"... this book provides new insight into one of the most important, and fascinating, 'X-planes' of the 20th century." - Aviation Week
"This book offers a very thorough history of the X-15 program...a concise, yet detailed, introduction to the X-15. As rocket-powered aircraft take to the skies again this year above the Mojave Desert, this book reminds us of another era of such vehiclesâ??and, perhaps, what might have been." - TheSpaceReview.com
"The authors have crafted an excellent introductory story for this aircraft. This book is a good read and I can highly recommend it to anyone who wants to start to learn about this most remarkable airplane." - International Plastic Modelers Society
"Like the X-15 itself, this book is spectacular. John Anderson and Richard Passman treat readers to an insightful and accessible description of the famous rocket plane from its inception. Fabulous photographs punctuate the text. This handsome volume excels in telling the story from start to finish. Anyone interested in the glory years of research flight will want a copy." - Aviation History
"Authors John Anderson and Richard Passman's X-15: The World's Fastest Rocket Plane and the Pilots Who Ushered in the Space Age lays out the case for why the X-15 was and continues to be such an important aircraft. This book makes the reader want to visit the National Air and Space Museum and view the X-15 up-close in a whole new light, in which its aerospace accomplishments rank alongside other distinguished aircraft on display at the museum." - DefenseMediaNetwork.com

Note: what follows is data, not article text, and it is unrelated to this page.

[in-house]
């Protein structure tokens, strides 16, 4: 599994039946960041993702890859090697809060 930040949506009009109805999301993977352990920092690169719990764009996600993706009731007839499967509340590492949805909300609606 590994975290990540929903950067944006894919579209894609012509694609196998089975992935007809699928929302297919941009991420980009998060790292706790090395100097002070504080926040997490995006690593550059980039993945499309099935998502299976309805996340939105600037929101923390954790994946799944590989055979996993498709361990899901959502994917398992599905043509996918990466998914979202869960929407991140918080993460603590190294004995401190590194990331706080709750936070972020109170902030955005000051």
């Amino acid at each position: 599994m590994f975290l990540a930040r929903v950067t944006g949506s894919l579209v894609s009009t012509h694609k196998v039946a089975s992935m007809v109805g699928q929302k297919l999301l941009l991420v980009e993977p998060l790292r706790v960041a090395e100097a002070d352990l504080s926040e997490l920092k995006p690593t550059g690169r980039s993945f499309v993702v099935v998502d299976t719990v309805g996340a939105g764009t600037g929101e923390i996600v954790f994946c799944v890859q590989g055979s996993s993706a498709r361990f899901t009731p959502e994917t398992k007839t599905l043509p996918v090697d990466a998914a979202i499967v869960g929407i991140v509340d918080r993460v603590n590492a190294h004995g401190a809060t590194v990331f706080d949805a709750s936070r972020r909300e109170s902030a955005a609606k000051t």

About the Author
John Anderson (Washington, D.C.) is the curator of aerodynamics at the National Air and Space Museum and a former professor of aerodynamics at the University of Maryland, College Park. He is the author of many books about aviation and aerodynamics, both trade titles and textbooks.www.si.edu/ofg/Staffhp/andersonj.htm
Mr. Passman was the chief aerodynamicist for the Bell X-2, the first airplane to fly faster than Mach 3. He shared and contributed to the heady research airplane environment that pervaded the 1950s and ’60s, and much of this book reflects his experience in that environment.